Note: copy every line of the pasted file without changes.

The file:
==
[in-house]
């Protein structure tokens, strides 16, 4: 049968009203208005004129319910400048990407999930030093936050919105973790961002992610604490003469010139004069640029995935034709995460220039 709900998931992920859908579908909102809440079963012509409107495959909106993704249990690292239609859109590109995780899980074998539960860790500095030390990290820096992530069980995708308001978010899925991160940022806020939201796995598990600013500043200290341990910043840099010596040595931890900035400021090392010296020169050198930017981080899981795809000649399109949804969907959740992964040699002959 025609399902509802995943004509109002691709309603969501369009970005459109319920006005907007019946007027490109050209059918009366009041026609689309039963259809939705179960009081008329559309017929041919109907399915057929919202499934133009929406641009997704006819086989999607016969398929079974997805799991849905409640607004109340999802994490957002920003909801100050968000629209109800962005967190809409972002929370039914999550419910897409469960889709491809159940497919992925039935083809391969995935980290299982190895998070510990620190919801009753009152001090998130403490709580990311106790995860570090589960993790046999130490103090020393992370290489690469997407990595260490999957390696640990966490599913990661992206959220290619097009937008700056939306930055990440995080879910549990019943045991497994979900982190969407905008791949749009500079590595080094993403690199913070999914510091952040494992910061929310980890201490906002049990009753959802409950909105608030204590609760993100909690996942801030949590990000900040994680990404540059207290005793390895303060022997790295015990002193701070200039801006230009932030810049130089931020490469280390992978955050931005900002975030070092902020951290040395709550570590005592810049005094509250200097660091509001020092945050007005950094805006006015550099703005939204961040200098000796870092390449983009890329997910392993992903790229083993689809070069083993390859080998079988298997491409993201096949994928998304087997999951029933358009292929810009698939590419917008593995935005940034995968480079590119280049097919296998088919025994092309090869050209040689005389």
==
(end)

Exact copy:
[in-house]
């Protein structure tokens, strides 16, 4: 049968009203208005004129319910400048990407999930030093936050919105973790961002992610604490003469010139004069640029995935034709995460220039 709900998931992920859908579908909102809440079963012509409107495959909106993704249990690292239609859109590109995780899980074998539960860790500095030390990290820096992530069980995708308001978010899925991160940022806020939201796995598990600013500043200290341990910043840099010596040595931890900035400021090392010296020169050198930017981080899981795809000649399109949804969907959740992964040699002959 025609399902509802995943004509109002691709309603969501369009970005459109319920006005907007019946007027490109050209059918009366009041026609689309039963259809939705179960009081008329559309017929041919109907399915057929919202499934133009929406641009997704006819086989999607016969398929079974997805799991849905409640607004109340999802994490957002920003909801100050968000629209109800962005967190809409972002929370039914999550419910897409469960889709491809159940497919992925039935083809391969995935980290299982190895998070510990620190919801009753009152001090998130403490709580990311106790995860570090589960993790046999130490103090020393992370290489690469997407990595260490999957390696640990966490599913990661992206959220290619097009937008700056939306930055990440995080879910549990019943045991497994979900982190969407905008791949749009500079590595080094993403690199913070999914510091952040494992910061929310980890201490906002049990009753959802409950909105608030204590609760993100909690996942801030949590990000900040994680990404540059207290005793390895303060022997790295015990002193701070200039801006230009932030810049130089931020490469280390992978955050931005900002975030070092902020951290040395709550570590005592810049005094509250200097660091509001020092945050007005950094805006006015550099703005939204961040200098000796870092390449983009890329997910392993992903790229083993689809070069083993390859080998079988298997491409993201096949994928998304087997999951029933358009292929810009698939590419917008593995935005940034995968480079590119280049097919296998088919025994092309090869050209040689005389």